- The 10-year US Treasury yield fell below 2% for the first time since 2016 on Thursday.
- The falling yield came after the Fed held interest rates steady Wednesday, amidst dovish messages from many central banks including the European Central Bank and the Bank of Japan.
- Some experts are fearful that the low yields are indicative of concerns over the economy.
- Read more on Markets Insider.
Investors are piling into US debt, signalling worry about economic growth and escalating trade tensions.
The yield on 10-year US Treasurys slid below 2% late Wednesday, falling to its lowest point since the November 2016 presidential election.
The downward slide came after the Fed held interest rates steady Wednesday and opened the door for rate cuts in the future, pending further escalation of the US-China trade war. The dovish policy is a swift reversal from the Fed’s stance at the end of 2018, when it was on a rate-hiking path.
This whiplash caught many off guard. In January, no one expected yields to fall below 2.5%, according to a survey from the Wall Street Journal.
The decline comes for an unfortunate reason: investors are worried about economic growth. As those concerns rise, traders tend to flock to so-called haven assets such as the 10-year note.
In fact, the shift into these defensive bonds has reached the point where being long 10-year Treasurys was recently dubbed the “most crowded trade” in the June global fund manager survey conducted by Bank of America Merrill Lynch.
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Escalating trade tension has also contributed to falling yields. The uncertainty around the US-China trade war is one of the biggest risks to global growth, so central banks are turning dovish to keep the expansion running. This has contributed to global yields falling, notably in the UK and Europe, which has also pushed the 10-year yield lower, said Ed Yardeni of Yardeni Research.
Abroad, Japan, Holland, Switzerland, and Denmark have already been in negative-interest-rate territory. Most recently, European Central Bank President Mario Draghi pledged on Tuesday to stimulate the eurozone if economic conditions don’t improve.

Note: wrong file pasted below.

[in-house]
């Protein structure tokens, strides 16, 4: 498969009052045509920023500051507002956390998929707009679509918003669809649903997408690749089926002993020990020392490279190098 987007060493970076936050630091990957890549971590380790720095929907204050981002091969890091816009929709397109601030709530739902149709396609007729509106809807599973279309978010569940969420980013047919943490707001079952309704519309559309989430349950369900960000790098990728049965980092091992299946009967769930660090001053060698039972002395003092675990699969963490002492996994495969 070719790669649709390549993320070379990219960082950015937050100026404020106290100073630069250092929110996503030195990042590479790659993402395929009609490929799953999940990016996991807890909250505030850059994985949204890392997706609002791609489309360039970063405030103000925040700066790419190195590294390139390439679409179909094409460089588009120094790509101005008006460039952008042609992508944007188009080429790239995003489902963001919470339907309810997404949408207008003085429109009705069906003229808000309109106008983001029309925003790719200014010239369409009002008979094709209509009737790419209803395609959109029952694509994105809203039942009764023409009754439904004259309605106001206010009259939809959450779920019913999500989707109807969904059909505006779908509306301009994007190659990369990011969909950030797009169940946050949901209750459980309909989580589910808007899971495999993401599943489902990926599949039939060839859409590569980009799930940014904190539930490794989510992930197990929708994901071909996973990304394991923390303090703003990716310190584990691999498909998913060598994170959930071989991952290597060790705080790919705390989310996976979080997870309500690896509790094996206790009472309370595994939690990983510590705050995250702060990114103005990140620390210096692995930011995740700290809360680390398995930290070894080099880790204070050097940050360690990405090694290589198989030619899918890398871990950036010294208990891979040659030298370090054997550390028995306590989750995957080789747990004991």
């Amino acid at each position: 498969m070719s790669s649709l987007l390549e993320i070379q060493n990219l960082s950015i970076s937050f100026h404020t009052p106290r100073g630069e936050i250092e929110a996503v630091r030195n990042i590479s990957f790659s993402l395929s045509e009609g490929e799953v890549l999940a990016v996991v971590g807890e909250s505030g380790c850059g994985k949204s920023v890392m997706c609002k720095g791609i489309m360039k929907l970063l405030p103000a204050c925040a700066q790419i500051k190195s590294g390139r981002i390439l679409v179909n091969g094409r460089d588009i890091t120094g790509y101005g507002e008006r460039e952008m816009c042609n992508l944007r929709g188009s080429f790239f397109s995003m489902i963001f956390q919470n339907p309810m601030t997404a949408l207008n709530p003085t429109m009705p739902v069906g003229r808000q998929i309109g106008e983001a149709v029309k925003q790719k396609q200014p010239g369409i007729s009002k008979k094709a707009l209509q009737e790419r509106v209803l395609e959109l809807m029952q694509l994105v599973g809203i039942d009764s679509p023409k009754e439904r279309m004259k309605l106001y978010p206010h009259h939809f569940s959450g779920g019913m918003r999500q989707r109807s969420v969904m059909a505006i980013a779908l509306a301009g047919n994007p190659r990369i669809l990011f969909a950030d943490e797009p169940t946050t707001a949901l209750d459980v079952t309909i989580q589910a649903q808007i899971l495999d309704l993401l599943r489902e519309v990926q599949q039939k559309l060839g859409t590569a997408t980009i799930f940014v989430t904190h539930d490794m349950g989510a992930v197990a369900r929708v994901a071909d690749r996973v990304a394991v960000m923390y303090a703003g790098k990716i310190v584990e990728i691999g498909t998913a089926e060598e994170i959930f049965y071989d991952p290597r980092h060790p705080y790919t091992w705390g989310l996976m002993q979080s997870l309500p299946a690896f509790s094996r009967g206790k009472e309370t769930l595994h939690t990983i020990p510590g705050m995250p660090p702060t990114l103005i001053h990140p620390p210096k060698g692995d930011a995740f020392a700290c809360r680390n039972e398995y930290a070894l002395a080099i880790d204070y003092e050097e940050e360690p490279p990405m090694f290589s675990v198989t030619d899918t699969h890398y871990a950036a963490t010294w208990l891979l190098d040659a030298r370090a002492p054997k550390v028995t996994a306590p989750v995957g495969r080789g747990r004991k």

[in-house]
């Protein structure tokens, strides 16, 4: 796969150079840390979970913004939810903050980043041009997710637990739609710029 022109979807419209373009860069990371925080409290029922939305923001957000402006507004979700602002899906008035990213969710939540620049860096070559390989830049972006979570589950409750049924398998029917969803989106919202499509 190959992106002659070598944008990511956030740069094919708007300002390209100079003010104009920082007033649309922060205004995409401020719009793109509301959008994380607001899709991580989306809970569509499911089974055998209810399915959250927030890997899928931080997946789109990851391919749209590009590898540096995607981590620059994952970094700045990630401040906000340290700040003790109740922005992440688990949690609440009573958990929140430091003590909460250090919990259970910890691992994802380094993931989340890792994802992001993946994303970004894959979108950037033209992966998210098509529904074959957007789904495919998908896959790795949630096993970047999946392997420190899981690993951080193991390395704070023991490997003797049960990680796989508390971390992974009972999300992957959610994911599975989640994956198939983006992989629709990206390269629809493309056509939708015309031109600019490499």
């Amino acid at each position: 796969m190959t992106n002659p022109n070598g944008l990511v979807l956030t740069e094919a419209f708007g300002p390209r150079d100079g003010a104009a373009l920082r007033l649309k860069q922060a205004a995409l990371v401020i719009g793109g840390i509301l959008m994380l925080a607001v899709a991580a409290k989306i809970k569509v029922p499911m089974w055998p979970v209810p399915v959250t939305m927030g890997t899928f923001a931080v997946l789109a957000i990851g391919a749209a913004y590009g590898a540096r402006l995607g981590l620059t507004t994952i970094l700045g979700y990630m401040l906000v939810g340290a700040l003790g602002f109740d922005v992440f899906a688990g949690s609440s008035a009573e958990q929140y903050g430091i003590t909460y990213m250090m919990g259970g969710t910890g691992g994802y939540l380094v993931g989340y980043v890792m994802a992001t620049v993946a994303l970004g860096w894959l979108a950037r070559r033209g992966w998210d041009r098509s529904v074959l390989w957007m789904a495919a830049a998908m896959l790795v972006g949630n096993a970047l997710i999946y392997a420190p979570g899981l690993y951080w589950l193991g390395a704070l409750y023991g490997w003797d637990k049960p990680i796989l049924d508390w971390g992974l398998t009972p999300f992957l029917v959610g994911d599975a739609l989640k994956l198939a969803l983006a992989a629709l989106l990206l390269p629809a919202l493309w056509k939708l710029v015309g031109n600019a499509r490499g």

That dovish stance sent the euro lower and earned the ire of President Trump, who accused Draghi of manipulating the Euro. In an environment where rates are falling, it can weaken the US dollar which can help other countries stabilise their own economies.
As the 10-year yield has fallen, it’s inverted the so-called yield curve between the 10-year and three-month bond, a long-watched sign that a recession could be on the horizon. Even those that dispute the yield curve’s predictive power warn that slower growth and market volatility is likely to come.
To be sure, some industry watchers say that the falling yield is nothing to worry about – and there’s a chance it will fall even further.
“The Fed wants the market to know that they’re ahead of the outcome,” said Chirag Mirani, the head of US rates research at UBS.
They’re incentivizing investors to continue to fund economic expansion by switching to a stimulative economic policy, he said.
While the bond market is often watched for signals on economic performance, some say that it’s reacting more to trade tension than weak economic data at this point.
“Everyone says the bond guys are the smartest people in the room, and there’s some truth to that,” said Ryan Detrick, a senior market strategist at LPL Financial.
While there is a slowdown, he doesn’t think that there’s much cause for alarm ahead.
“This is just a slowdown in the US and the global economy and the likely expansion and likely upside would come in the second half of the year,” Detrick added.
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